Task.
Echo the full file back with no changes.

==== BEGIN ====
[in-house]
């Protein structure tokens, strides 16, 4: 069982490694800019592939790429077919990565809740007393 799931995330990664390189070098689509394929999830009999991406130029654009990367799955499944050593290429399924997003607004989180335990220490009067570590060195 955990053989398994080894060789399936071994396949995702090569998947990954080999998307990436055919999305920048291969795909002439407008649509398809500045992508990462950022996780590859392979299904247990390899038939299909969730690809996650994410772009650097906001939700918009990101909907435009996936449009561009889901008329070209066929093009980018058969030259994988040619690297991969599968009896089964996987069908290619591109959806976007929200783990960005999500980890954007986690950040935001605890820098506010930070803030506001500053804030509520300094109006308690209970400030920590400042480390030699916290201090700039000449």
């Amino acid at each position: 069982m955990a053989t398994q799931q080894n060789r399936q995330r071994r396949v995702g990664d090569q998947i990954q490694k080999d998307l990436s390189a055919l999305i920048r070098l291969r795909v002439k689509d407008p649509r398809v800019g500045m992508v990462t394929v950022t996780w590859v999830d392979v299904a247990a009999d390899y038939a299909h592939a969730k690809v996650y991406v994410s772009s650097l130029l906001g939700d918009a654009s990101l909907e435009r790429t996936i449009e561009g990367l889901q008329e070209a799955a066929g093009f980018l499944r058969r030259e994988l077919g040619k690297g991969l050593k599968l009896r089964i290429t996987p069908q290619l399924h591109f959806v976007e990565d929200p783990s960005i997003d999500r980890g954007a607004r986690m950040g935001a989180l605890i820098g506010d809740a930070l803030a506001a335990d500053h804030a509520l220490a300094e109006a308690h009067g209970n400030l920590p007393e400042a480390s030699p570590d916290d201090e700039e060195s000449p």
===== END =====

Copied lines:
[in-house]
């Protein structure tokens, strides 16, 4: 069982490694800019592939790429077919990565809740007393 799931995330990664390189070098689509394929999830009999991406130029654009990367799955499944050593290429399924997003607004989180335990220490009067570590060195 955990053989398994080894060789399936071994396949995702090569998947990954080999998307990436055919999305920048291969795909002439407008649509398809500045992508990462950022996780590859392979299904247990390899038939299909969730690809996650994410772009650097906001939700918009990101909907435009996936449009561009889901008329070209066929093009980018058969030259994988040619690297991969599968009896089964996987069908290619591109959806976007929200783990960005999500980890954007986690950040935001605890820098506010930070803030506001500053804030509520300094109006308690209970400030920590400042480390030699916290201090700039000449």
């Amino acid at each position: 069982m955990a053989t398994q799931q080894n060789r399936q995330r071994r396949v995702g990664d090569q998947i990954q490694k080999d998307l990436s390189a055919l999305i920048r070098l291969r795909v002439k689509d407008p649509r398809v800019g500045m992508v990462t394929v950022t996780w590859v999830d392979v299904a247990a009999d390899y038939a299909h592939a969730k690809v996650y991406v994410s772009s650097l130029l906001g939700d918009a654009s990101l909907e435009r790429t996936i449009e561009g990367l889901q008329e070209a799955a066929g093009f980018l499944r058969r030259e994988l077919g040619k690297g991969l050593k599968l009896r089964i290429t996987p069908q290619l399924h591109f959806v976007e990565d929200p783990s960005i997003d999500r980890g954007a607004r986690m950040g935001a989180l605890i820098g506010d809740a930070l803030a506001a335990d500053h804030a509520l220490a300094e109006a308690h009067g209970n400030l920590p007393e400042a480390s030699p570590d916290d201090e700039e060195s000449p």